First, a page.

Helping Sensitive Kids on the Fourth of July

Fourth of July Overwhelm

For children on the autism spectrum or living with ADHD, sensory issues are common – and specially evident on holidays like the Fourth of July. These kids have a hypersensitivity to things like extreme heat or cold, loud noises, bright or unusual lighting, and even changes in temperature.

Often the day starts early with a parades and crowds, marching bands, brightly colored floats and candy and sweets available everywhere. This may be followed by an all day barbecue, party full of delicious smells and movement and laughter of family and friends. The day ends (usually past bedtime for most children) with a fireworks display that overwhelms the senses of most who attend. This combination can spell disaster for children with special needs.

If you are the parent of an ADHD child, how can you help them avoid sensory overload and yet still enjoy the holiday?

Tips for Making the Fourth Fun for Sensitive Kids

Whether your child struggles with a sensory processing disorder, Asperger syndrome (ASD), ADHD or PDD, here are tips experts recommend for helping your child enjoy the Fourth of July without a major meltdown:

  • Pick and choose activities – The Fourth of July holiday offers many activities that can be stressful for a sensory sensitive child.  It’s important to limit their sensory exposure by limiting the day to include one or two of your favorites.
  • Set Expectations: Let your child know how long the parade, party or fireworks will last, so they feel more in control. It’s also important to provide them with a choice to opt-out if it becomes too much.
  • Consider limiting time at events – Consider bringing your child for just part of an event. For example, take your child just for the fireworks – or maybe take your child to the party or picnic but watch the fireworks from the car.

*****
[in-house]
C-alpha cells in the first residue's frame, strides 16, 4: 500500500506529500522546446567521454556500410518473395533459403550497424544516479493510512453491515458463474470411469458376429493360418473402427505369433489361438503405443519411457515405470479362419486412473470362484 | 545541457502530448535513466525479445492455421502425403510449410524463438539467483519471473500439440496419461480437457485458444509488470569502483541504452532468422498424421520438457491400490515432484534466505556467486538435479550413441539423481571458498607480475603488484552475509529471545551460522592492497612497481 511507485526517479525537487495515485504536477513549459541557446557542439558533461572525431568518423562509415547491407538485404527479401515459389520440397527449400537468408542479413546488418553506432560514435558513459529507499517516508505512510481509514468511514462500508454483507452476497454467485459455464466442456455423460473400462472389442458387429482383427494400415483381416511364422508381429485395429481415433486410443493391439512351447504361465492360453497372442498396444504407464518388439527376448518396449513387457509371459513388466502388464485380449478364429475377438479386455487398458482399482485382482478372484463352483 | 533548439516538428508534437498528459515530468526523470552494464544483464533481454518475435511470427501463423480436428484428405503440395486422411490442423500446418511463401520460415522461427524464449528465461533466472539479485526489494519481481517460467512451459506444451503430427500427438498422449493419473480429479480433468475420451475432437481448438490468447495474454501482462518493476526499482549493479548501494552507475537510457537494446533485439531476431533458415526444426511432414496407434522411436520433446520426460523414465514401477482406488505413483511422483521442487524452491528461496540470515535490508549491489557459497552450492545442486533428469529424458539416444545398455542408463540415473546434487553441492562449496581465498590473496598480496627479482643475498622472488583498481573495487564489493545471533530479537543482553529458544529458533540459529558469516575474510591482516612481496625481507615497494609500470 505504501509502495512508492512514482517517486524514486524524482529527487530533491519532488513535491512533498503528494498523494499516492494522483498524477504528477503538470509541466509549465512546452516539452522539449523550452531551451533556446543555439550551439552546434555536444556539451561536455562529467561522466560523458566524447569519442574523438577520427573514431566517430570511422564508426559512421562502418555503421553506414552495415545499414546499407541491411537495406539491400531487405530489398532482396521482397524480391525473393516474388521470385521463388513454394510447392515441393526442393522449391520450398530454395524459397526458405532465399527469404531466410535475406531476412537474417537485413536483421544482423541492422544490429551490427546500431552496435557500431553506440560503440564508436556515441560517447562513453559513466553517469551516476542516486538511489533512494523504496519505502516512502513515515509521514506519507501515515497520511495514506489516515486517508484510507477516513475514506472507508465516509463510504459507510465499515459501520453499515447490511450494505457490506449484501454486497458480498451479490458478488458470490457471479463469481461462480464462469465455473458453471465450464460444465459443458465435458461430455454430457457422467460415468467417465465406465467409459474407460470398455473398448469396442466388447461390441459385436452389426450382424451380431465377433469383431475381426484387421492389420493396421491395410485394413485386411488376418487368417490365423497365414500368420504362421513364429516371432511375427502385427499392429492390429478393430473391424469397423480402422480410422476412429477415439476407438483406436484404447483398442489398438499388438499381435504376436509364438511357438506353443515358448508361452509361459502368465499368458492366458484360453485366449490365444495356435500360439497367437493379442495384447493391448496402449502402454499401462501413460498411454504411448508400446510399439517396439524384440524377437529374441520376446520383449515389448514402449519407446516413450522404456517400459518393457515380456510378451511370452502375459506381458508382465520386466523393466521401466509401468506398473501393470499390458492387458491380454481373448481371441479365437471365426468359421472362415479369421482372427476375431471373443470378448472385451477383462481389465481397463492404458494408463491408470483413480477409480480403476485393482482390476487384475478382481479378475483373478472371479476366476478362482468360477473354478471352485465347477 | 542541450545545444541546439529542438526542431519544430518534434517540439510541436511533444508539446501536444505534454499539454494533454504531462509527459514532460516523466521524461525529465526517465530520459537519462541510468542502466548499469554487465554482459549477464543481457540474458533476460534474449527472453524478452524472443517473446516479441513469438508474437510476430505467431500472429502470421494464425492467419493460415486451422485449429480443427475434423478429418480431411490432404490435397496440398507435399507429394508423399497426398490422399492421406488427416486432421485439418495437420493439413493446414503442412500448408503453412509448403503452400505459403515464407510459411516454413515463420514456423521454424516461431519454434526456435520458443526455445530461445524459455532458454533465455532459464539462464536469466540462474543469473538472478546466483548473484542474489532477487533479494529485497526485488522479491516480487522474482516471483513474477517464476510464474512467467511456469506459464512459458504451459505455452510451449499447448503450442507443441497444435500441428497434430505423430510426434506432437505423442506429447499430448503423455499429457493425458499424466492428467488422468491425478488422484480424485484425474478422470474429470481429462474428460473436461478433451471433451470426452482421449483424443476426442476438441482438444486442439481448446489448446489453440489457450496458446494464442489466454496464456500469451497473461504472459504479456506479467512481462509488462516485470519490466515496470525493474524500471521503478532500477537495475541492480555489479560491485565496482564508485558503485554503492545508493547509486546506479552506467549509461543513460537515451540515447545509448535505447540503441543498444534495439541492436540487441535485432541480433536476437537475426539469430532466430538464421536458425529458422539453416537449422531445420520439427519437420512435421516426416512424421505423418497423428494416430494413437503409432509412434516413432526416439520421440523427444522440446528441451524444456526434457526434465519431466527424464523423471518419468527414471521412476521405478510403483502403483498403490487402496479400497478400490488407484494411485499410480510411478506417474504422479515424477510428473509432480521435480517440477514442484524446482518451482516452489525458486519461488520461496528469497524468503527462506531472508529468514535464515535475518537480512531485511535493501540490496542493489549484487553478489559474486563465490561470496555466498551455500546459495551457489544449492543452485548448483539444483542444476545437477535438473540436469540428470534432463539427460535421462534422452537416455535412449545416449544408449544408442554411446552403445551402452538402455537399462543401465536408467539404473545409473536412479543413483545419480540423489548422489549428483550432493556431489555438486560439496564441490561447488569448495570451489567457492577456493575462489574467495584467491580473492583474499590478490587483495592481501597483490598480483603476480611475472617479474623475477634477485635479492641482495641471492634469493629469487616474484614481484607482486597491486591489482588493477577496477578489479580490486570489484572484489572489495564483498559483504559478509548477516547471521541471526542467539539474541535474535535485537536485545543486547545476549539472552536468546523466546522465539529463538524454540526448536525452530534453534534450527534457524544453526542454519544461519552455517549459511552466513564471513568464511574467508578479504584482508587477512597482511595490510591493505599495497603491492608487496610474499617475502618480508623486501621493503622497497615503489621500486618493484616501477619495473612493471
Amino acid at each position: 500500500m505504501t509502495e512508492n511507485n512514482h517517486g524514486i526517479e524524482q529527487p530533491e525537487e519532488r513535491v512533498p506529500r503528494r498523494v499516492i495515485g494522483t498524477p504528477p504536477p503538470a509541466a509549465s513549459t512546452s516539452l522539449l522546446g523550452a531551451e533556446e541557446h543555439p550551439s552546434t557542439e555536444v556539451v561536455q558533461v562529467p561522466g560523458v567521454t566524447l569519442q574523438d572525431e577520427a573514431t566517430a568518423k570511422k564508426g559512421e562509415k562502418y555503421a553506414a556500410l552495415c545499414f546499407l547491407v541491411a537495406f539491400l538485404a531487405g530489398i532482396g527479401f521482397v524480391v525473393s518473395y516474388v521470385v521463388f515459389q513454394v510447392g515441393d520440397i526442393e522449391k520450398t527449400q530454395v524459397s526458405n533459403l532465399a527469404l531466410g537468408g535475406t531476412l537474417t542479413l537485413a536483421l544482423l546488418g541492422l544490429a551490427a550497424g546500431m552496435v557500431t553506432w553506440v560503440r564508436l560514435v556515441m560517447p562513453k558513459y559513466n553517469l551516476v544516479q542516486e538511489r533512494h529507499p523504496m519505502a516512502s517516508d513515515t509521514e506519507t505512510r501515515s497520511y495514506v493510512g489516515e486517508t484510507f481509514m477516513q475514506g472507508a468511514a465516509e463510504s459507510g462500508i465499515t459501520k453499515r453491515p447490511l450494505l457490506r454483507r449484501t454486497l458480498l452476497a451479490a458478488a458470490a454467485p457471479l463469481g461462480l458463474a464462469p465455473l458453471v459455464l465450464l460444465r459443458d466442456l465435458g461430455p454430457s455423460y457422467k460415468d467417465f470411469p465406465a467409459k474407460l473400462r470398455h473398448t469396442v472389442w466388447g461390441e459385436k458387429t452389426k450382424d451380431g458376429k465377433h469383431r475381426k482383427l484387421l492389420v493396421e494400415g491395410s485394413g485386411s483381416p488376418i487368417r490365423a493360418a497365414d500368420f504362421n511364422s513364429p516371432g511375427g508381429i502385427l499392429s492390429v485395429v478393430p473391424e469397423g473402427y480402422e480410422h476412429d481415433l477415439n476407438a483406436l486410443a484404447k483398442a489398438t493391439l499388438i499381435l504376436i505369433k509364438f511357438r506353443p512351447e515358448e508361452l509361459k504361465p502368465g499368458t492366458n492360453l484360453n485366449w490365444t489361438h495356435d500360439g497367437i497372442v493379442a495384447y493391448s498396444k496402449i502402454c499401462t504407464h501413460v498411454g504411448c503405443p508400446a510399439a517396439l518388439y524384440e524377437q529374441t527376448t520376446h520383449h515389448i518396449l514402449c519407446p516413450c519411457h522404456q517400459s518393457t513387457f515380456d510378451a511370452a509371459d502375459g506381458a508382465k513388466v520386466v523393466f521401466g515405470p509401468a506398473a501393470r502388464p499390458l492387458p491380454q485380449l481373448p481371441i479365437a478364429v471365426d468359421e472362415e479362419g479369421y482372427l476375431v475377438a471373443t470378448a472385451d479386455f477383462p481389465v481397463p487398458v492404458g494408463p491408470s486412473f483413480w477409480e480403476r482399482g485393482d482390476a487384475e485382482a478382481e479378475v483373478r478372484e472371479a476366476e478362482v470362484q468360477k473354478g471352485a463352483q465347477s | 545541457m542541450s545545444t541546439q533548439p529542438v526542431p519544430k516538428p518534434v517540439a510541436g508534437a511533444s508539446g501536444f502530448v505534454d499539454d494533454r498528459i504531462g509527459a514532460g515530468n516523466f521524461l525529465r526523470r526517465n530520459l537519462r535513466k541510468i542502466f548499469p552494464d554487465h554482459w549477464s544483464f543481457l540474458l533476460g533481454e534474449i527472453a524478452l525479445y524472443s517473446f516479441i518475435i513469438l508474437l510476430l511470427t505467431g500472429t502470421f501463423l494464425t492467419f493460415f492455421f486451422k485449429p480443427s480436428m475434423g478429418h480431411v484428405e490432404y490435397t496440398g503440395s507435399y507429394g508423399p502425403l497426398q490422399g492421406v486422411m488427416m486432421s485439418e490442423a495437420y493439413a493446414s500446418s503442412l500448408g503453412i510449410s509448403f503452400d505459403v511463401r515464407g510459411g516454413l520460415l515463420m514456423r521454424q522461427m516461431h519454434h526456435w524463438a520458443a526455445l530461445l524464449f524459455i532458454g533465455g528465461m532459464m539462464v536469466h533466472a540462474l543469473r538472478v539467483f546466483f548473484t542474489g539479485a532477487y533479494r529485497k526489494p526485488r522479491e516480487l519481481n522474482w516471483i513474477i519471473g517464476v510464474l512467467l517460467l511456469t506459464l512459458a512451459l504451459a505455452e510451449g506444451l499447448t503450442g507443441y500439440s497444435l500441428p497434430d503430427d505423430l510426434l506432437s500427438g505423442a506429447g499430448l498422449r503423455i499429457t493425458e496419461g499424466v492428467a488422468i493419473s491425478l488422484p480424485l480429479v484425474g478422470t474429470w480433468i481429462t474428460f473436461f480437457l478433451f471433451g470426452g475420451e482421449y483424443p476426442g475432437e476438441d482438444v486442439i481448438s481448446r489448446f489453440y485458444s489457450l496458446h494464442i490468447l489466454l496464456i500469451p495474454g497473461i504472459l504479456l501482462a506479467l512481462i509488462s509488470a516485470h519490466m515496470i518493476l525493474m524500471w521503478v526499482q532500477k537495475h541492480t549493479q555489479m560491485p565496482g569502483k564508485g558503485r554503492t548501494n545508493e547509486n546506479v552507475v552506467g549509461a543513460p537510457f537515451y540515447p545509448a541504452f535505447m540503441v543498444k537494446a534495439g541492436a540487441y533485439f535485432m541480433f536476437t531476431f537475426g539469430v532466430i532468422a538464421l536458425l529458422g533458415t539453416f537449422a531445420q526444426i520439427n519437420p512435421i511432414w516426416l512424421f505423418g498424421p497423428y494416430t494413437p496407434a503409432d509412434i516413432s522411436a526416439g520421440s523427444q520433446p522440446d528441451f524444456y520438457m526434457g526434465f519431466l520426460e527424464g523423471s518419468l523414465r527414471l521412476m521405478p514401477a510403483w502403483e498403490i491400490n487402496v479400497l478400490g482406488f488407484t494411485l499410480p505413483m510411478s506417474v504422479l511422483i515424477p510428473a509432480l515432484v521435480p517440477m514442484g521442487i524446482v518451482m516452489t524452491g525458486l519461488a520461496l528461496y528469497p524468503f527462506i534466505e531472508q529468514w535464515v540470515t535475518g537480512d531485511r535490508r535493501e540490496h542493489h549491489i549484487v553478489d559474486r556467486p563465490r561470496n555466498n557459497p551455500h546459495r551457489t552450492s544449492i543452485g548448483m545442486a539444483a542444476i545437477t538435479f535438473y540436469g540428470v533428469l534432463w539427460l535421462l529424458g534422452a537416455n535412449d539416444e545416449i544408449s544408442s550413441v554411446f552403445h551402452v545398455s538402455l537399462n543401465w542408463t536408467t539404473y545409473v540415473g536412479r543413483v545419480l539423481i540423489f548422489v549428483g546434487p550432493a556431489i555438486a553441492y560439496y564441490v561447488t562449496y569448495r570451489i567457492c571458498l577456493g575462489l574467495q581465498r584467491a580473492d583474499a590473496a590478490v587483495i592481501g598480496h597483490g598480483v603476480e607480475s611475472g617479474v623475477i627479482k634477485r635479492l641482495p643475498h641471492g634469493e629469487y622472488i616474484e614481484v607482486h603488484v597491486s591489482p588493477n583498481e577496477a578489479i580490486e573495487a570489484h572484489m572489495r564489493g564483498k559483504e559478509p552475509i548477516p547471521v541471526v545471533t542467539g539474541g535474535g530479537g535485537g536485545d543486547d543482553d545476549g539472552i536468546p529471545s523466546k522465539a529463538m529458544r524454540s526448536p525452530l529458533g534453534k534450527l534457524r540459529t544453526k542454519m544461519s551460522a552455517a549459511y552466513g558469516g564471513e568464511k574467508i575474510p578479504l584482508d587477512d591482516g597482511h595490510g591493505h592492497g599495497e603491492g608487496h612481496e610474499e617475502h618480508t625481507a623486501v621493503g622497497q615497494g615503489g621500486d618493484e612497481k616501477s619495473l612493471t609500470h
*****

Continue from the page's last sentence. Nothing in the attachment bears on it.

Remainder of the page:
• Choose locations carefully – Try to create a situation where your child can retreat easily, such as a home with a view of fireworks, where a quiet room is available if they need a break from the noise and lights.
  • Bring helpful supplies – If your child enjoys sensory or fidget toys, bring those with you. Art supplies or other favorite portable activities can be a positive outlet, too. Having plenty of familiar snacks and drinks available can also be helpful.
  • Ask for help – Be clear with other adults around you about how they can help make the event comfortable for your child.
  • Limit the amount of junk food – Children with special needs are often more affected by the sugar, glutens and artificial ingredients found in many Fourth of July favorite eats.  This often results in uncontrollable hyperactivity. Help your child avoid the meltdown by choosing healthier options like fruits and vegetables instead of candy and sugary desserts.
  • Reduce sensory input – If you choose to attend the fireworks display with your sensory-sensitive child, you may consider bringing ear plugs or headphones to help reduce the volume of the sounds that accompany the big show. You may also consider picking a location that’s not too crowded.
  • Be prepared for any weather – July can be steamy and sweltering mix of humidity and sunshine, interspersed with heavy downpours of rain and gnarly thunderstorms, throughout most of the country. So be prepared for a natural fireworks event if you are outside.

What’s true for the Fourth of July applies to all your summer activities. Ultimately, by understanding how your kids react to sensory rich situations, you can adapt their environment so that they can still participate and not be excluded from the fun. What’s true for the Fourth of July applies to all your summer activities.

References

  1. https://www.additudemag.com/sensory-overload-july-4-adhd-autism/
  2. https://www.brainbalancecenters.com/blog/special-needs-tips-for-avoiding-fourth-of-july-sensory-overload
  3. https://health.ucdavis.edu/news/headlines/tips-for-a-sensory-friendly-july-4th–/2021/07
  4. https://www.supportforstudentsgrowthcenter.com/independence-day-and-our-love-ones-with-autism-adhd-or-ptsd/
  5. https://adhdcenterforsuccess.com/site/claim-your-freedom-this-4th-of-july/

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